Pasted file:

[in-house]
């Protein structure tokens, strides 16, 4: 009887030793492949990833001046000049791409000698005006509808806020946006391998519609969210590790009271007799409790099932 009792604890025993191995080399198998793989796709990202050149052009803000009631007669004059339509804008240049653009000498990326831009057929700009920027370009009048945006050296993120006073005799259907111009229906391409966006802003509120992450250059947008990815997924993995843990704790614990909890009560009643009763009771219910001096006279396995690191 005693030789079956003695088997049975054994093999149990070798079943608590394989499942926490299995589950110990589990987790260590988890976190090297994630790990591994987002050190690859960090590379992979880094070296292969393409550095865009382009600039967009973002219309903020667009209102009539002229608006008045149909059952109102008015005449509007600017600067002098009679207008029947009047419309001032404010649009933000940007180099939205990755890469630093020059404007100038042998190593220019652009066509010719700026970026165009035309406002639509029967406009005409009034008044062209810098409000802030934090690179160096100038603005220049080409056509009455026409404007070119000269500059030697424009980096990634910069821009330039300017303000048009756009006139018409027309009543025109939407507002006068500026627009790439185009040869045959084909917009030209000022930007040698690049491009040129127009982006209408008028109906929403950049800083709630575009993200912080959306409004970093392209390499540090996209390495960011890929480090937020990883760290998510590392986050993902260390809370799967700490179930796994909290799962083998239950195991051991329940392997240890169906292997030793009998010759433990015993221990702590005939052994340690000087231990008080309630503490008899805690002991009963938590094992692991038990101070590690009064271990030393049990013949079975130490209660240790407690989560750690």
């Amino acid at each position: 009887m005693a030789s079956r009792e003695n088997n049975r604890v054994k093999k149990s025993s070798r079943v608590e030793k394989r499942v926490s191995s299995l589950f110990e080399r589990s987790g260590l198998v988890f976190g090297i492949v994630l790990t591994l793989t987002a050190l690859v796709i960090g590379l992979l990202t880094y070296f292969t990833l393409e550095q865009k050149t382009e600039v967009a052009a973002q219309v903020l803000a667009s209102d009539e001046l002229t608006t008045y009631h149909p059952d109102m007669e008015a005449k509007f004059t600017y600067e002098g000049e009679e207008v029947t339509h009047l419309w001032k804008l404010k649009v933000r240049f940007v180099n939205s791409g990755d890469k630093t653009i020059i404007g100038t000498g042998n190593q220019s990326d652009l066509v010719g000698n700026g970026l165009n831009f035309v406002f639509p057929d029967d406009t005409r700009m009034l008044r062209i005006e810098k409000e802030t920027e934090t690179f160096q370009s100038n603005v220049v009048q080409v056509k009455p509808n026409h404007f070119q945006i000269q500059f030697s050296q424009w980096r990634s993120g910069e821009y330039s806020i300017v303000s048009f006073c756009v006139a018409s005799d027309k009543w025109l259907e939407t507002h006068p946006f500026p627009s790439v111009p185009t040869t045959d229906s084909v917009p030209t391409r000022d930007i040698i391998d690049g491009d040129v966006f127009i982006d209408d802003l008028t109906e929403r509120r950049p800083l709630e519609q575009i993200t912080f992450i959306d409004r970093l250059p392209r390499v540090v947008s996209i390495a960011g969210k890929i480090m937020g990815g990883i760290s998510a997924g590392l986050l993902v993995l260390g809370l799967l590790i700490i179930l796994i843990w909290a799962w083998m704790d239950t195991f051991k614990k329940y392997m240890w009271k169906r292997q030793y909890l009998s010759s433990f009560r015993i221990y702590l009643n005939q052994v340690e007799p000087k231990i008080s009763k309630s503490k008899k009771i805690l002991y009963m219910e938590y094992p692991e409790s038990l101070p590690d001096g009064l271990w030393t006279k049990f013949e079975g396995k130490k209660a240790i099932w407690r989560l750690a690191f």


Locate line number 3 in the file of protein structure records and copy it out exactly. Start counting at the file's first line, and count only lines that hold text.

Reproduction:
């Amino acid at each position: 009887m005693a030789s079956r009792e003695n088997n049975r604890v054994k093999k149990s025993s070798r079943v608590e030793k394989r499942v926490s191995s299995l589950f110990e080399r589990s987790g260590l198998v988890f976190g090297i492949v994630l790990t591994l793989t987002a050190l690859v796709i960090g590379l992979l990202t880094y070296f292969t990833l393409e550095q865009k050149t382009e600039v967009a052009a973002q219309v903020l803000a667009s209102d009539e001046l002229t608006t008045y009631h149909p059952d109102m007669e008015a005449k509007f004059t600017y600067e002098g000049e009679e207008v029947t339509h009047l419309w001032k804008l404010k649009v933000r240049f940007v180099n939205s791409g990755d890469k630093t653009i020059i404007g100038t000498g042998n190593q220019s990326d652009l066509v010719g000698n700026g970026l165009n831009f035309v406002f639509p057929d029967d406009t005409r700009m009034l008044r062209i005006e810098k409000e802030t920027e934090t690179f160096q370009s100038n603005v220049v009048q080409v056509k009455p509808n026409h404007f070119q945006i000269q500059f030697s050296q424009w980096r990634s993120g910069e821009y330039s806020i300017v303000s048009f006073c756009v006139a018409s005799d027309k009543w025109l259907e939407t507002h006068p946006f500026p627009s790439v111009p185009t040869t045959d229906s084909v917009p030209t391409r000022d930007i040698i391998d690049g491009d040129v966006f127009i982006d209408d802003l008028t109906e929403r509120r950049p800083l709630e519609q575009i993200t912080f992450i959306d409004r970093l250059p392209r390499v540090v947008s996209i390495a960011g969210k890929i480090m937020g990815g990883i760290s998510a997924g590392l986050l993902v993995l260390g809370l799967l590790i700490i179930l796994i843990w909290a799962w083998m704790d239950t195991f051991k614990k329940y392997m240890w009271k169906r292997q030793y909890l009998s010759s433990f009560r015993i221990y702590l009643n005939q052994v340690e007799p000087k231990i008080s009763k309630s503490k008899k009771i805690l002991y009963m219910e938590y094992p692991e409790s038990l101070p590690d001096g009064l271990w030393t006279k049990f013949e079975g396995k130490k209660a240790i099932w407690r989560l750690a690191f």